This month pop music lost a few more artists.
Bill Burkette, original lead baritone of the Vogues died on March 1 of lymphoma at a care center near his home in Murrsyville, Pennsylvania. He was 75.
Burkette formed the Vogues with his school buddies. They cut their first record, a cover of Petula Clark’s “You’re the One,” in 1965. It went to #4.
Between 1967 and 1970, they appeared on “The Tonight Show,” “American Bandstand,” “The Red Skelton Show” and more, and toured overseas.
Here in America they worked nearly 300 one-nighters a year, transported by two twin-engine Cessnas. The schedule took its toll, and the Vogues went from a national to a local group in Pennsylvania.
“I have always thought of him (Burkette) and the Vogues as having super tight harmony and a smooth sound,” said Donna Groom, a longtime member of the Skyliners. “Every song stuck in my head after shows we did with him. Always a class act.”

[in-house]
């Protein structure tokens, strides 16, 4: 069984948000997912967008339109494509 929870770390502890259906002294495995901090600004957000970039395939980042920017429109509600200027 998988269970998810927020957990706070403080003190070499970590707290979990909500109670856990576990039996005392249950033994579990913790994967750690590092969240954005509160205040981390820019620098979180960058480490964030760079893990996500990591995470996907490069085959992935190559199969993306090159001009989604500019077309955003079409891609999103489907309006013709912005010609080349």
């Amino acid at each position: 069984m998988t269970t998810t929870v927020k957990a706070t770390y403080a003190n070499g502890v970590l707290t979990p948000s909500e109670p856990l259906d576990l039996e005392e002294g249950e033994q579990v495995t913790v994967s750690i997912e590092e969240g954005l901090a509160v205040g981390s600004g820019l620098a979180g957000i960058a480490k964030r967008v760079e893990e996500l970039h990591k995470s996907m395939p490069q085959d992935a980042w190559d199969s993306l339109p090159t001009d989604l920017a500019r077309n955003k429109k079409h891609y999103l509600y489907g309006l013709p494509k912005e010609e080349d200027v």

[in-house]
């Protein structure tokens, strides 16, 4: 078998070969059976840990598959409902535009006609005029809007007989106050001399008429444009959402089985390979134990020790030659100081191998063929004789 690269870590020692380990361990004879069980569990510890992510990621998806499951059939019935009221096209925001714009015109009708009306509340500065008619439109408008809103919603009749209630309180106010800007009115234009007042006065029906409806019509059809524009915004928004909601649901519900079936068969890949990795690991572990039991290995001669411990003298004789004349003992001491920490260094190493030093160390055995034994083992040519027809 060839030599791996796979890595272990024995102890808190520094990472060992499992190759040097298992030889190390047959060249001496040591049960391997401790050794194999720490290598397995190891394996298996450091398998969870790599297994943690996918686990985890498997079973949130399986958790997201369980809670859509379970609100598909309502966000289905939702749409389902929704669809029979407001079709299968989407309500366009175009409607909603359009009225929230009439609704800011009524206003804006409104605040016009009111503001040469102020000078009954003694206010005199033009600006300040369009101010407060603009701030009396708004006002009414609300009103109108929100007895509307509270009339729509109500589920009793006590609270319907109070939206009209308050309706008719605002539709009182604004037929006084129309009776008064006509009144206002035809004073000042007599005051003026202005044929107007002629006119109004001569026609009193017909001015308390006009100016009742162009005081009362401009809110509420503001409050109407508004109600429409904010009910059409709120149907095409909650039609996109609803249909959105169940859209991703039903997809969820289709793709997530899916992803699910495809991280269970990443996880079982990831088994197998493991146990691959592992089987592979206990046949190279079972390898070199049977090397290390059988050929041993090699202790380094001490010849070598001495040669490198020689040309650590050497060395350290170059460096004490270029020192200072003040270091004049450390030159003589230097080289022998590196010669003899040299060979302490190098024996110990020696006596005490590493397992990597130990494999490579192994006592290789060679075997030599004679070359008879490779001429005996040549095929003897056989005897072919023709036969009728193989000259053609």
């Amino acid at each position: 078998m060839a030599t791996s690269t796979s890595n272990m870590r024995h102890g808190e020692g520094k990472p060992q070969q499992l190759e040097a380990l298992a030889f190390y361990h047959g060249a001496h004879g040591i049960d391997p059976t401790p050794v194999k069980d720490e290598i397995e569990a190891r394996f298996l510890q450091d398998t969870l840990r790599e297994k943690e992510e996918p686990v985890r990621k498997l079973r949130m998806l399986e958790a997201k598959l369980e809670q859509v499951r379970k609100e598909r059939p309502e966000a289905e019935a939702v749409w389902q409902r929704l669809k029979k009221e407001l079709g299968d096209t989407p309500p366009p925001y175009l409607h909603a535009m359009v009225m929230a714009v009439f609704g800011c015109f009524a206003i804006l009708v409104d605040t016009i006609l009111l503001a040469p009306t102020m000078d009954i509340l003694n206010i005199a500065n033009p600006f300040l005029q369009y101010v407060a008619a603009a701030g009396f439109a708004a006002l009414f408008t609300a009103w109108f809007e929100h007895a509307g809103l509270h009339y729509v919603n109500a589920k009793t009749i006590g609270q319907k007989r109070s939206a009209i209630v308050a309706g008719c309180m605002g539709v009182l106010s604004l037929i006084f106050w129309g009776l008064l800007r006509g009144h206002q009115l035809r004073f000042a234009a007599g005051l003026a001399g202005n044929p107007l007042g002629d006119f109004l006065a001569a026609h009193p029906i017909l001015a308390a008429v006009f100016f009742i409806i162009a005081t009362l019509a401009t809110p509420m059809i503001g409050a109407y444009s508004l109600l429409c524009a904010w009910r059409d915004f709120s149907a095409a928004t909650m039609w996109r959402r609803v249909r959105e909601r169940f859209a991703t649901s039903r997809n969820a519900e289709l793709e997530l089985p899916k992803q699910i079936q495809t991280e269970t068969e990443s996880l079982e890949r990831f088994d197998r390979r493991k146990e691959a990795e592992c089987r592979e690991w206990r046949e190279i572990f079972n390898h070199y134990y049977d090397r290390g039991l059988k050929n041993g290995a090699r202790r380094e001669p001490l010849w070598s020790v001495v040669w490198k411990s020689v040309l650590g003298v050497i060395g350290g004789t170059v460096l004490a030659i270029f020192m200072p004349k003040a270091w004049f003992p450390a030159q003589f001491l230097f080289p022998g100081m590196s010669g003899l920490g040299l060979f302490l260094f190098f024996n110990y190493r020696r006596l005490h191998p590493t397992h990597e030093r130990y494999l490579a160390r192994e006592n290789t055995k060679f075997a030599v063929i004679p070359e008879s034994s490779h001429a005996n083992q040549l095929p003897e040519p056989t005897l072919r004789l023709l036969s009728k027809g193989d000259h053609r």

Here’s Burkette singing lead.
You may not know who Steve Mandell is but you’ve probably heard him.
Mandell played the guitar and Eric Weissberg played banjo on the hit duet, “Dueling Banjos” in this 1972 film. It went all the way to #2.
Originally titled “Feudin’ Banjos” in 1954, the song was a traditional bluegrass tune.
Mandell and Weissberg traveled to Clayton, Ga., where “Deliverance” movie was being filmed and directed by John Boorman. Local Clayton actor Billy Redden, who played the character Lonnie, a banjo-playing teenager, did not know how to play the instrument. A musician hiding behind a special shirt actually did the fingering, and the memorable scene was accomplished by using selected camera angles. It took nearly four days to film.
Actor Ronnie Cox really played the guitar in that scene.
“Here’s the thing. The kid, Billy Redden is his name, couldn’t play the banjo at all. He didn’t even know enough about the banjo to even make it look right. That’s not even his left arm,” said Cox.
Redden put his left arm behind his back as far as it could go. That’s actually another musician’s arm and hand.
“Dueling Banjos” was nominated for Best Original Song by the Golden Globes in 1973. But it lost, to Michael Jackson’s “Ben.” Good Lord.
The duet did win a Grammy Award.
Mandell died on March 14 at the age of 76. He had been suffering from prostate cancer.